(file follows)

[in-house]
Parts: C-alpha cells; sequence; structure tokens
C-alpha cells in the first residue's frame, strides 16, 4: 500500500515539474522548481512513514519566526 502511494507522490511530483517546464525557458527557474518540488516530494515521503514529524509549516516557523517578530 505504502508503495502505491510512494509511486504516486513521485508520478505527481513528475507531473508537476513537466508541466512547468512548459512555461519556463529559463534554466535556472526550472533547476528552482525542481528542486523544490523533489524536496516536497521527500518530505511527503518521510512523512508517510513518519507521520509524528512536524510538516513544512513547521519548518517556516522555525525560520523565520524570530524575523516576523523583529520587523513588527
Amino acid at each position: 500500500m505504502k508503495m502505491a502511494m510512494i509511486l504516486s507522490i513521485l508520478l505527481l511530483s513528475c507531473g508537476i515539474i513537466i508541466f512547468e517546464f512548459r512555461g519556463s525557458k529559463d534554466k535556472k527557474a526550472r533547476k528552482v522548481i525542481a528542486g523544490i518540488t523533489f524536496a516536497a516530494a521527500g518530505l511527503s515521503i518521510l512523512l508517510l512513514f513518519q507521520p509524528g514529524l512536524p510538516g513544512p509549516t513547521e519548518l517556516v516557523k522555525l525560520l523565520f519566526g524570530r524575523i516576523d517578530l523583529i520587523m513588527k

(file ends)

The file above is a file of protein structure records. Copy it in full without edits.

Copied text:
[in-house]
Parts: C-alpha cells; sequence; structure tokens
C-alpha cells in the first residue's frame, strides 16, 4: 500500500515539474522548481512513514519566526 502511494507522490511530483517546464525557458527557474518540488516530494515521503514529524509549516516557523517578530 505504502508503495502505491510512494509511486504516486513521485508520478505527481513528475507531473508537476513537466508541466512547468512548459512555461519556463529559463534554466535556472526550472533547476528552482525542481528542486523544490523533489524536496516536497521527500518530505511527503518521510512523512508517510513518519507521520509524528512536524510538516513544512513547521519548518517556516522555525525560520523565520524570530524575523516576523523583529520587523513588527
Amino acid at each position: 500500500m505504502k508503495m502505491a502511494m510512494i509511486l504516486s507522490i513521485l508520478l505527481l511530483s513528475c507531473g508537476i515539474i513537466i508541466f512547468e517546464f512548459r512555461g519556463s525557458k529559463d534554466k535556472k527557474a526550472r533547476k528552482v522548481i525542481a528542486g523544490i518540488t523533489f524536496a516536497a516530494a521527500g518530505l511527503s515521503i518521510l512523512l508517510l512513514f513518519q507521520p509524528g514529524l512536524p510538516g513544512p509549516t513547521e519548518l517556516v516557523k522555525l525560520l523565520f519566526g524570530r524575523i516576523d517578530l523583529i520587523m513588527k